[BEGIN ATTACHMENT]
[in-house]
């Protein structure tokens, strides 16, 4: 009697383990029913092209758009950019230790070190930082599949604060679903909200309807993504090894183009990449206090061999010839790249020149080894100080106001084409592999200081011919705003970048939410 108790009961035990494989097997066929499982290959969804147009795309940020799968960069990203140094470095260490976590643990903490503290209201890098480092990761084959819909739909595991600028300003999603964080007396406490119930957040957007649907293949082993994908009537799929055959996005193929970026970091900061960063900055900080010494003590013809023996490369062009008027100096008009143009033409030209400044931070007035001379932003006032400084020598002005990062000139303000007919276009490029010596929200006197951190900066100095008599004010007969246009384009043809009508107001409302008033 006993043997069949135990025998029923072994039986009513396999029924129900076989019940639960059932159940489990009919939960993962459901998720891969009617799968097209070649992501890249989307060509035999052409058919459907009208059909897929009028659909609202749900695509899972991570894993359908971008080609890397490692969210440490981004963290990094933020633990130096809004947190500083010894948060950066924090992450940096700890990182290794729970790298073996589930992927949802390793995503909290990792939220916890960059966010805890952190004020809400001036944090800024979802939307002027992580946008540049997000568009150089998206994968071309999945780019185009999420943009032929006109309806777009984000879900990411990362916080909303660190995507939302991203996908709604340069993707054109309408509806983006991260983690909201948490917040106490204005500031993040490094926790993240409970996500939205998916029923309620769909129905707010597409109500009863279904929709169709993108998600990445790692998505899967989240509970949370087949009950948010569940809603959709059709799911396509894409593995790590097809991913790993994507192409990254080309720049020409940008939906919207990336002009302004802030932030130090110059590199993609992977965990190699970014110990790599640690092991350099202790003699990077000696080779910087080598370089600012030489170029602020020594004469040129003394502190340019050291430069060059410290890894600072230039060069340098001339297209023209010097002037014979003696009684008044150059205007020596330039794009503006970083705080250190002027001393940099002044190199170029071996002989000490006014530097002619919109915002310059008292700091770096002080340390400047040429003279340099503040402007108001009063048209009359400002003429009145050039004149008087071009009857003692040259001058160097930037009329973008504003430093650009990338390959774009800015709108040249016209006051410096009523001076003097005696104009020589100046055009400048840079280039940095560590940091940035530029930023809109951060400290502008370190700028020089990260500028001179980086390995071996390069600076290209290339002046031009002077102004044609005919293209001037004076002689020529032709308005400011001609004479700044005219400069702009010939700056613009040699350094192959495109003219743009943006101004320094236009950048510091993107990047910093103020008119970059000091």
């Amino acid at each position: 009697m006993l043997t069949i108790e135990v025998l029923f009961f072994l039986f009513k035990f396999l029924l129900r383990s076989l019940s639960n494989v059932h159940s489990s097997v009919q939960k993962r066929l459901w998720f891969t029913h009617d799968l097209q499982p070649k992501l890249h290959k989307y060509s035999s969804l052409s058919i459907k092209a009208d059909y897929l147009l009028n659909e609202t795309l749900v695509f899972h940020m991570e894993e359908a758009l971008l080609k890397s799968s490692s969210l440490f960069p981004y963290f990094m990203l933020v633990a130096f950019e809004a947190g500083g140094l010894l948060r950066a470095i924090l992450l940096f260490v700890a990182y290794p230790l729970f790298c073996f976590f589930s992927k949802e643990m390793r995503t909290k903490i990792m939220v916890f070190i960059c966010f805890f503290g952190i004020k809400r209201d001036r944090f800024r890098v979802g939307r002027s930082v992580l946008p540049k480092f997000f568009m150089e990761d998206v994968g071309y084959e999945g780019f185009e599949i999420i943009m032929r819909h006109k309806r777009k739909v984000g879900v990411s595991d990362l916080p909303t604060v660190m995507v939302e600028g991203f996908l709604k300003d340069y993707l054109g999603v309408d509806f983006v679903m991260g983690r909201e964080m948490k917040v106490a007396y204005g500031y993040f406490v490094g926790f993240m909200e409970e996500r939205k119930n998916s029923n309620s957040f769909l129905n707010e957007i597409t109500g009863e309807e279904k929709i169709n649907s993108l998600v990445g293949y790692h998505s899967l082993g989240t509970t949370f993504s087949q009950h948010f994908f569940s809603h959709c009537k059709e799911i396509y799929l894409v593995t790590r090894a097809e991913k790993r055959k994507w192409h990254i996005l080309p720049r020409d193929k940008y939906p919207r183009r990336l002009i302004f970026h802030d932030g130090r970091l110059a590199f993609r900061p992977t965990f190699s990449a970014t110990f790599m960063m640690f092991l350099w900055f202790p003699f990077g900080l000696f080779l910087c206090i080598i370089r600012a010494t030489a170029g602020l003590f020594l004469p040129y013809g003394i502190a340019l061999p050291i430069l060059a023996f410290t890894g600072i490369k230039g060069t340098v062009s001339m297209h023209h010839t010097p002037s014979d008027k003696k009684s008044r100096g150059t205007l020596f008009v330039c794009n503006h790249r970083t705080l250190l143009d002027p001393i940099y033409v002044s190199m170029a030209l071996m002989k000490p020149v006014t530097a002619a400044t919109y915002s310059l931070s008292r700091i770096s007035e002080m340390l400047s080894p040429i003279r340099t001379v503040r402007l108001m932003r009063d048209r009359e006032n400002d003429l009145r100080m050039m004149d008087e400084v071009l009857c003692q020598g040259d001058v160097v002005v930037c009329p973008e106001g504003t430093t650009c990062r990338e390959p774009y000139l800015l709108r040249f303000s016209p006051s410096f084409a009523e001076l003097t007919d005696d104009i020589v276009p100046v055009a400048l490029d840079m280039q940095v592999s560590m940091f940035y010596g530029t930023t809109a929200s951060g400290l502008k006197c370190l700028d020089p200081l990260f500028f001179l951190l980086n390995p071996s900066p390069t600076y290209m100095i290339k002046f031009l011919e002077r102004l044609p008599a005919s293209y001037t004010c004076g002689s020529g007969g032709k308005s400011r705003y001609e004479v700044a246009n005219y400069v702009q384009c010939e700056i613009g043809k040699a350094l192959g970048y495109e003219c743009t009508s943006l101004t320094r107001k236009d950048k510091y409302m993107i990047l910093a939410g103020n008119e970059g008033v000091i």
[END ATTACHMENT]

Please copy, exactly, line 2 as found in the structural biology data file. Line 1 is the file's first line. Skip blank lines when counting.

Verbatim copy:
């Protein structure tokens, strides 16, 4: 009697383990029913092209758009950019230790070190930082599949604060679903909200309807993504090894183009990449206090061999010839790249020149080894100080106001084409592999200081011919705003970048939410 108790009961035990494989097997066929499982290959969804147009795309940020799968960069990203140094470095260490976590643990903490503290209201890098480092990761084959819909739909595991600028300003999603964080007396406490119930957040957007649907293949082993994908009537799929055959996005193929970026970091900061960063900055900080010494003590013809023996490369062009008027100096008009143009033409030209400044931070007035001379932003006032400084020598002005990062000139303000007919276009490029010596929200006197951190900066100095008599004010007969246009384009043809009508107001409302008033 006993043997069949135990025998029923072994039986009513396999029924129900076989019940639960059932159940489990009919939960993962459901998720891969009617799968097209070649992501890249989307060509035999052409058919459907009208059909897929009028659909609202749900695509899972991570894993359908971008080609890397490692969210440490981004963290990094933020633990130096809004947190500083010894948060950066924090992450940096700890990182290794729970790298073996589930992927949802390793995503909290990792939220916890960059966010805890952190004020809400001036944090800024979802939307002027992580946008540049997000568009150089998206994968071309999945780019185009999420943009032929006109309806777009984000879900990411990362916080909303660190995507939302991203996908709604340069993707054109309408509806983006991260983690909201948490917040106490204005500031993040490094926790993240409970996500939205998916029923309620769909129905707010597409109500009863279904929709169709993108998600990445790692998505899967989240509970949370087949009950948010569940809603959709059709799911396509894409593995790590097809991913790993994507192409990254080309720049020409940008939906919207990336002009302004802030932030130090110059590199993609992977965990190699970014110990790599640690092991350099202790003699990077000696080779910087080598370089600012030489170029602020020594004469040129003394502190340019050291430069060059410290890894600072230039060069340098001339297209023209010097002037014979003696009684008044150059205007020596330039794009503006970083705080250190002027001393940099002044190199170029071996002989000490006014530097002619919109915002310059008292700091770096002080340390400047040429003279340099503040402007108001009063048209009359400002003429009145050039004149008087071009009857003692040259001058160097930037009329973008504003430093650009990338390959774009800015709108040249016209006051410096009523001076003097005696104009020589100046055009400048840079280039940095560590940091940035530029930023809109951060400290502008370190700028020089990260500028001179980086390995071996390069600076290209290339002046031009002077102004044609005919293209001037004076002689020529032709308005400011001609004479700044005219400069702009010939700056613009040699350094192959495109003219743009943006101004320094236009950048510091993107990047910093103020008119970059000091």